Calgary is quite a dispersed city, which means it can often be difficult to get to where you need to be on time. Unless you’re living downtown, you’re likely to become heavily reliant on a car or public transport to get around. Unfortunately, the public transport in Calgary doesn’t stack up well compared to many other Canadian cities.
Having a car is a distinct advantage here, and running costs, especially fuel, are relatively good value. It’s certainly not necessary to get a car however, especially if you do your research. If you can secure a place to live in a location well served by Calgary’s transport links, then the need for a car reduces significantly. It should be noted that accommodation near Calgary’s dual train lines often carries a bit of a premium price but it’s worth it if you want to make your downtown commute to work much easier.
The good news is that public transport in Calgary isn’t as expensive to access as some other Canadian cities, and there are good options out there for the casual driver too. Let’s take a closer look at what to expect from transport in Calgary.
The quickest public transport offering in Calgary is the C-Train service. This primarily over-ground system has two rail lines, blue and red. The blue line travels Southwest to Northeast (and vice-versa), with the red line serving passengers travelling between the Northwest and South. Both lines overlap in downtown Calgary, where passengers can avail of the service for free between the Centre Street and 8th Street stations.
The overground nature of this rail system does make waiting for the train quite uncomfortable in the height of winter but many stations are equipped with heaters to make it more pleasant. The trains are generally reliable, arriving every 5-10 minutes, and serve many of the most popular neighbourhoods in the city.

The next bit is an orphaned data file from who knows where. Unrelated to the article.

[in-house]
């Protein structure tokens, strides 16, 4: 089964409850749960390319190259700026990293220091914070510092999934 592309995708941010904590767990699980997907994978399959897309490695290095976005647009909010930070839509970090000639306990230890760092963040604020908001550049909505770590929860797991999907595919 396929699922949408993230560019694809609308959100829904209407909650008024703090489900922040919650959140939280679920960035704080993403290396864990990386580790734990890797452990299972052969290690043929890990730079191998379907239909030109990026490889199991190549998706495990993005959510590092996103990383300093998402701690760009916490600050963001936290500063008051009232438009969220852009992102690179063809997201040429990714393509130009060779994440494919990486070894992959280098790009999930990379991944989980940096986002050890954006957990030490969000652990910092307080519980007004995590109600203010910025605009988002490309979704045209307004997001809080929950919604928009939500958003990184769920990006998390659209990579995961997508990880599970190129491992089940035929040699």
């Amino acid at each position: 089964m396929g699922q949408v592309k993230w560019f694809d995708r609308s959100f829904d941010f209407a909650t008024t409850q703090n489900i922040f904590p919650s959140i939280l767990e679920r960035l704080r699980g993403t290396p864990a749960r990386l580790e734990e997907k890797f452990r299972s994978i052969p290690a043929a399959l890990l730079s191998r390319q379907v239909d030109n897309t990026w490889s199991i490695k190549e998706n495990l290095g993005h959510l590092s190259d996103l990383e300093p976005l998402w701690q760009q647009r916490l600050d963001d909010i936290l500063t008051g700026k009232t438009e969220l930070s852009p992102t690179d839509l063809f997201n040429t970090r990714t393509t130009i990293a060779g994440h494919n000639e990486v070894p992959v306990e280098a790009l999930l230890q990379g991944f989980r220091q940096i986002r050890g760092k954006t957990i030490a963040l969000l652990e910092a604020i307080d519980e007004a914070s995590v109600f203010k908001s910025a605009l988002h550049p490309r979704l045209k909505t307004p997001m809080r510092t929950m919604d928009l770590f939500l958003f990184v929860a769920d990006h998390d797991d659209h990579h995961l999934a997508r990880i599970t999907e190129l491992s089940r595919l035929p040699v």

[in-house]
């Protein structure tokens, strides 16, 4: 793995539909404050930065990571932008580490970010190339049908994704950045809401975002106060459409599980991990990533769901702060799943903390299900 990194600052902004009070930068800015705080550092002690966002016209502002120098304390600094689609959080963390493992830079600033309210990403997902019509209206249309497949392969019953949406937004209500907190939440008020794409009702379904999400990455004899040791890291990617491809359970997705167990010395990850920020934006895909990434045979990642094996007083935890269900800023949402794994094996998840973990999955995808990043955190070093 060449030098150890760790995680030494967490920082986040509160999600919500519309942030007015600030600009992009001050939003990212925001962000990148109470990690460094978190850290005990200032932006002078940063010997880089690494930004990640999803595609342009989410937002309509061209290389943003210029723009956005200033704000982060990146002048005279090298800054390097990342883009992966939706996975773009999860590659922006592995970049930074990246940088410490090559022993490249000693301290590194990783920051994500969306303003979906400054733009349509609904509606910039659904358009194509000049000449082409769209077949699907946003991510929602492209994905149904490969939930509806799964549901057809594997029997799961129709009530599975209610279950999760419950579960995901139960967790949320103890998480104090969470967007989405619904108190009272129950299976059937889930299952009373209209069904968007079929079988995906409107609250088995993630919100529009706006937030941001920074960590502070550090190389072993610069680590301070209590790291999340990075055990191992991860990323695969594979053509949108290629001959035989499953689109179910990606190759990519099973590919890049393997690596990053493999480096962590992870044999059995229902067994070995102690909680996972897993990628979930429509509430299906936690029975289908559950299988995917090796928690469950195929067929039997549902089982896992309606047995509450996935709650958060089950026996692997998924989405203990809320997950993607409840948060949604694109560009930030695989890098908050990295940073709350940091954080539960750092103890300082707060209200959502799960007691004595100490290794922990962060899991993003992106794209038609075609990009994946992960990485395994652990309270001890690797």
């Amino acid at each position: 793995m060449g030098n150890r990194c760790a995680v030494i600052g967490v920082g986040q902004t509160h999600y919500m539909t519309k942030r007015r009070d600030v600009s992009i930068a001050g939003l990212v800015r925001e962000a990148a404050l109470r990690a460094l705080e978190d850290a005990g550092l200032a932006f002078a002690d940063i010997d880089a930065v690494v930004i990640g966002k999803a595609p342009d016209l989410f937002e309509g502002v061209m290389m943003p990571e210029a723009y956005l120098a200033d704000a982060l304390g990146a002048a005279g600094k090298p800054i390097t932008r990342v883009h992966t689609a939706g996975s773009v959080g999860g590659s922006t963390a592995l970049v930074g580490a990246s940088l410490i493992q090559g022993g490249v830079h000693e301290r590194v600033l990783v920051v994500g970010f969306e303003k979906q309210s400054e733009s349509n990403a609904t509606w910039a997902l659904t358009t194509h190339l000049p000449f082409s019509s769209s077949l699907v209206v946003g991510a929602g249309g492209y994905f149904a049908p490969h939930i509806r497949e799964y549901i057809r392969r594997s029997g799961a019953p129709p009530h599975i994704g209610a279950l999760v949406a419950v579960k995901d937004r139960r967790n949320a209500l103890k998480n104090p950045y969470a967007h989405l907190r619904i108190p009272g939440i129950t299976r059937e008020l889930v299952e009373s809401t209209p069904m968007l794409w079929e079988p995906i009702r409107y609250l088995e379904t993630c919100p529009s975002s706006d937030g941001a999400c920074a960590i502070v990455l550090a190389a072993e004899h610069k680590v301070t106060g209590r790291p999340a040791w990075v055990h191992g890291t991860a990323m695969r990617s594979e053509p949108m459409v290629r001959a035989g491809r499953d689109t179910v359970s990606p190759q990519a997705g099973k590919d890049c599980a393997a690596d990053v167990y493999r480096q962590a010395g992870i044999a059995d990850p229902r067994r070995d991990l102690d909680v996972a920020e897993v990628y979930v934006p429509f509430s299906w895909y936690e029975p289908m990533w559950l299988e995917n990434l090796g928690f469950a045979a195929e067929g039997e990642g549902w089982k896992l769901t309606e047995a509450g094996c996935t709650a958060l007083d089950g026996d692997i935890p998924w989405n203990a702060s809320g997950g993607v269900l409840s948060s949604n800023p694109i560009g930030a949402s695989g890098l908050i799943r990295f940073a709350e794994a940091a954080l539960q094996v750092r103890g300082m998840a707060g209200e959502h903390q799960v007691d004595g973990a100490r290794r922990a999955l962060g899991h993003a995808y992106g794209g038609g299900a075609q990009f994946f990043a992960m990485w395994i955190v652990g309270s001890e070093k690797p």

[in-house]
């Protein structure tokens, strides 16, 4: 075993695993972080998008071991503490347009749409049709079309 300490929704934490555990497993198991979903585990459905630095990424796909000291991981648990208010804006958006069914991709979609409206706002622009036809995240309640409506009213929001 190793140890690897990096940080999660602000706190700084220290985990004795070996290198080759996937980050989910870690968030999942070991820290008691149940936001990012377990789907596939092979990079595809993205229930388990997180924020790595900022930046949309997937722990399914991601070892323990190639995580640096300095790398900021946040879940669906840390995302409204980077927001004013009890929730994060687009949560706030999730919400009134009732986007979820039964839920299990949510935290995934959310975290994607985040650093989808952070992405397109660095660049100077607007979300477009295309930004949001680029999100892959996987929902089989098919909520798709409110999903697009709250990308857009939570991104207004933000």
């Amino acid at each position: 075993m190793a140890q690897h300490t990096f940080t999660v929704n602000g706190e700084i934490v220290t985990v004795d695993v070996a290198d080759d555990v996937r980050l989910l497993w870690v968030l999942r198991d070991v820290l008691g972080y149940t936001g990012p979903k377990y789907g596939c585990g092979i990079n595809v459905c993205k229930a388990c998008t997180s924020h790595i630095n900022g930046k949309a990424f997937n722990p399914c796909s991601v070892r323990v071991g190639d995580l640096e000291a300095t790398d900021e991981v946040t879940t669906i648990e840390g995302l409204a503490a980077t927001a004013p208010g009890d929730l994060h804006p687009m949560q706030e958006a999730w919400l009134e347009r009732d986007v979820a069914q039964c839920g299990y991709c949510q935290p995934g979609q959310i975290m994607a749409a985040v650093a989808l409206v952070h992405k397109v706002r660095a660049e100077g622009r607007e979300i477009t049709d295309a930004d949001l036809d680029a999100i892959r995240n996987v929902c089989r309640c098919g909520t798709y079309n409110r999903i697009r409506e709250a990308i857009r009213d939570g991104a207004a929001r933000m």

The C-Train is run on an honour system, meaning that anybody can get barrier-free access to the service. Passengers can buy their tickets at the stations, and they are subject to random checks by inspectors who may board the train during the journey. Individual adult tickets cost $3.30, and are valid for 90 minutes. Frequent commuters will find better value with the monthly pass, costing $103, which also covers access to the city’s bus network.
There are 155 bus routes in Calgary serving all parts of the city, and many offer easy access to downtown locations. The easiest way to find the best, and fastest, bus journey is to use the Transit app. This offers minute-by-minute updates on bus and train times in the city, and can save you unnecessary long bus stop waits out in the cold. Like the train system, a one-off bus ticket costs $3.30 for an adult.
Outside downtown, there are free park-and-ride car parks featuring free plug-in block heaters for C-Train and bus users. These heaters are needed in cold weather to keep car engines warm so they can start.
Click here for a map of the public transport in Calgary routes.
It’s certainly more convenient to hop in a car to your desired location, and there are plenty of services available. Uber’s outlay in Calgary is impressive, and you’re rarely waiting any longer than a few minutes for the driver’s arrival once you’ve confirmed the booking.
An alternative way of easing your transport in Calgary woes may be via the distinctive yellow Checker cabs around the city too. These are often cheaper than Uber, and they can also be ordered using a smartphone app.